We learn from the Bible that God created Adam and Eve in his own image and likeness and kept them in a state of holiness and justice. In this way, he offered them the grace of truly sharing in his divine life (Cf. Catechism of the Catholic Church No.375). In theology this status is called “Supernatural order”, because it cannot be acquired by human powers alone.

Even though God created the first parents to share his holiness, they rejected God’s friendship. This rejection is what we call the original sin. On account of this original sin, they lost the gift of supernatural order. However, God’s infinite love and mercy never failed to uphold the humankind.

God prepared the people for their salvation by his special choice of the people of Israel as his own people and by entering into a covenant with them. “When the time had fully come, God sent forth his Son, born of the woman” (Galatians 4:4). With the human birth of Jesus, the Second Person of the Holy Trinity, the promise of a Savior that God had made to the first parents was fulfilled. This is what we profess in the Creed as: “For us men and for our salvation he came down from heaven: by the power of the Holy Spirit, he was born of the Virgin Mary and became man”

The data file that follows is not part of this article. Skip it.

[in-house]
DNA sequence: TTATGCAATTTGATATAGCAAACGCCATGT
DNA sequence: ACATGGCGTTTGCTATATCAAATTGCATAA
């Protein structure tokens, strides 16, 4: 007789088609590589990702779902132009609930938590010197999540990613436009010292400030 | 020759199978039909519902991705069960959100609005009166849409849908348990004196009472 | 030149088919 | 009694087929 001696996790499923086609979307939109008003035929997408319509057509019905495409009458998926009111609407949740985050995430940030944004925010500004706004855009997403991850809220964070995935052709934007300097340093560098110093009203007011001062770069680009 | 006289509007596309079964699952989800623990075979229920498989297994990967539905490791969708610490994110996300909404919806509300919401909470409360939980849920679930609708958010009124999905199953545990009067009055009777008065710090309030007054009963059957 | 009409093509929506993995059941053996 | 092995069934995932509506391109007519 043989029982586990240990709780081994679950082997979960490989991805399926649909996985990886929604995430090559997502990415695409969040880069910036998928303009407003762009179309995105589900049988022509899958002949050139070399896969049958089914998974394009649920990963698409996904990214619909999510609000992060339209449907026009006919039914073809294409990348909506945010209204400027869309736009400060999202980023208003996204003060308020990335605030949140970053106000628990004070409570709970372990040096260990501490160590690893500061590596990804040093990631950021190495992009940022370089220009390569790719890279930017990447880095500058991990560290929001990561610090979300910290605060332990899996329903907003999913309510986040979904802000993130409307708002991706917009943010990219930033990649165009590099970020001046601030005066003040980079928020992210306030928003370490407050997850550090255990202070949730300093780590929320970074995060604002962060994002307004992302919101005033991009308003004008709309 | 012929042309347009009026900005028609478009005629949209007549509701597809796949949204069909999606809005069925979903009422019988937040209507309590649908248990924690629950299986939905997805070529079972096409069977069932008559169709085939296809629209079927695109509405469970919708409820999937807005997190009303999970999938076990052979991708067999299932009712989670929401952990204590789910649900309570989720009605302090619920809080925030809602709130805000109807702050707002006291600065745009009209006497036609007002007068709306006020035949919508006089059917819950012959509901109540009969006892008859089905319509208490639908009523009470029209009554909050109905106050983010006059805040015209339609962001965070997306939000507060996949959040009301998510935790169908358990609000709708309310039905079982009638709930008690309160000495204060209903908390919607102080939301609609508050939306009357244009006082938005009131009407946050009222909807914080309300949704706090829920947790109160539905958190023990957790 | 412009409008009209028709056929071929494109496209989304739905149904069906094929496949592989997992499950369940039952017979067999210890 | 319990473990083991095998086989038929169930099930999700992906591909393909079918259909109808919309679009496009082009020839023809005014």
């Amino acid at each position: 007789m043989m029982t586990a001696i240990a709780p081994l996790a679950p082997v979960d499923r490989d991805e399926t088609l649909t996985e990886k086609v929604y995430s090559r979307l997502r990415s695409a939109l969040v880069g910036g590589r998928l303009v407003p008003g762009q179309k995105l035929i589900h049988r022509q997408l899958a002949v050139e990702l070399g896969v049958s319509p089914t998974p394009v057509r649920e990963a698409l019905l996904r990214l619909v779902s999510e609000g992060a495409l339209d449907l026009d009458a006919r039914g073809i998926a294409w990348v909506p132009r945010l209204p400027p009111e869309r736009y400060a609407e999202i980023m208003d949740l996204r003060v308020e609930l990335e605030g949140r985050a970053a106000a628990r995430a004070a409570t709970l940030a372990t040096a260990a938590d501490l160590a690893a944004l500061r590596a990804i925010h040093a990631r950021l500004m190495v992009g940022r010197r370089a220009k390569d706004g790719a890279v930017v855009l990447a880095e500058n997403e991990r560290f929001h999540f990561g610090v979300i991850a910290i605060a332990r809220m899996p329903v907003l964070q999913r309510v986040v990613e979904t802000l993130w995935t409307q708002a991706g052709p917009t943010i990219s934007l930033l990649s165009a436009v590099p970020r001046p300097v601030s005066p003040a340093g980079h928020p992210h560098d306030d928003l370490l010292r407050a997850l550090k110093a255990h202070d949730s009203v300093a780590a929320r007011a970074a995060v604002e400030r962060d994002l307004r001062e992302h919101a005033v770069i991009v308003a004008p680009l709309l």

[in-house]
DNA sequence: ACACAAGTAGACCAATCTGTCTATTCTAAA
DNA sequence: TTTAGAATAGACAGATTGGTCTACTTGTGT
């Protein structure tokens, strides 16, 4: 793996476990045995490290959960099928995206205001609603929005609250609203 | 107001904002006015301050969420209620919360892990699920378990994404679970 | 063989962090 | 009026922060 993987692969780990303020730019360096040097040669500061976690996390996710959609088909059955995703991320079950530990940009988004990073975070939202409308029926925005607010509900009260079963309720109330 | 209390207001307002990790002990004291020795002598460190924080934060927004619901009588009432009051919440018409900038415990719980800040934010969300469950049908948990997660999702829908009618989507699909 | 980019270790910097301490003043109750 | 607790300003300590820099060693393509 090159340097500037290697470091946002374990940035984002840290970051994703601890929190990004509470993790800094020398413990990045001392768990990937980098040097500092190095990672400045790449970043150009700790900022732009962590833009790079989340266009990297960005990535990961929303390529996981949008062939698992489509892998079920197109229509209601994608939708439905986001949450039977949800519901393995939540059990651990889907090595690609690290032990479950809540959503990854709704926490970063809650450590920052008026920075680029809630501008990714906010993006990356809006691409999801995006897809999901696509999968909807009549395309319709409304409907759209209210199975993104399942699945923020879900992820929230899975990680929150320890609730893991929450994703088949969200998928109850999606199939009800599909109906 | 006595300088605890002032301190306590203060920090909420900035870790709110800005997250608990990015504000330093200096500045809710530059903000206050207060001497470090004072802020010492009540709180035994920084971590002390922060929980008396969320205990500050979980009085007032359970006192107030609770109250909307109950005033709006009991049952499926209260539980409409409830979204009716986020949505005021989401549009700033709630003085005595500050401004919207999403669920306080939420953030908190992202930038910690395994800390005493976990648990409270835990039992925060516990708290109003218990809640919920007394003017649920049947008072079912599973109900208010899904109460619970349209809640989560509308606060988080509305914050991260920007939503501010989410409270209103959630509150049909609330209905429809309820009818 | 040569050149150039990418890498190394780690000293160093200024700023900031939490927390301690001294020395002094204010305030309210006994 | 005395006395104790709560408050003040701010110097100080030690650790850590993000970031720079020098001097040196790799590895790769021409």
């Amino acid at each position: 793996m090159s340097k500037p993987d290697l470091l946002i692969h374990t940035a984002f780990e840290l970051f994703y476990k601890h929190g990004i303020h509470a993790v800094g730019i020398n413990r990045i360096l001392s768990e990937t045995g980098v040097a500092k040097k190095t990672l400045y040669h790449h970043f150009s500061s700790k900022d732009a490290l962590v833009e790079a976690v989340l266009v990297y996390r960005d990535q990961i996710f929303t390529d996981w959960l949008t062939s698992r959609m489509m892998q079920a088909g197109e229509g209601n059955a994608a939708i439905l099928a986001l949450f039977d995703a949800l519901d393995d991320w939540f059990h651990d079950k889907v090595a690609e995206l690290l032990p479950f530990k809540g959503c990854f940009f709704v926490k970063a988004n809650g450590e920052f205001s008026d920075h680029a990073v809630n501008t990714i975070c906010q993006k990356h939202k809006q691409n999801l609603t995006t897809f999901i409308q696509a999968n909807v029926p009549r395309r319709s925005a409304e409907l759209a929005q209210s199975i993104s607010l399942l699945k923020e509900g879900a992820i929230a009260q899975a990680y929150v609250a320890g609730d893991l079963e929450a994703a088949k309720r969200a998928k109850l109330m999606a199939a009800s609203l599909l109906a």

The Incarnation or the human birth of the Son of God is, thus, the supreme sign of God’s love for us. Jesus came to seek and to save what was lost (Cf. Luke 19:10; John 3:17). In the Incarnation of the Son of God, there is union of the divine and human natures in one Person (Cf. CCC No.483). This means that Jesus became truly man, while remaining truly God (Cf. CCC No.464).

In the early centuries, there were many controversies denying the existence of two natures in Jesus; but the Church firmly defended the truth with clear explanations. In 325, Constantine, the Roman King, who declared Christianity as the official religion of the Roman empire, called for a Council in the city of Nicaea. The Church in the Nicaean Council used the word “consubstantial”, in order to clarify the union of the two natures in Jesus. The Council further declared it as a doctrine of our faith and formulated the Profession of Faith, which was known as the Nicaean Creed. This is the Creed, that we recite in the Sunday Mass and on days of Solemnity.

God bless you

Fr. Arul Joseph V.


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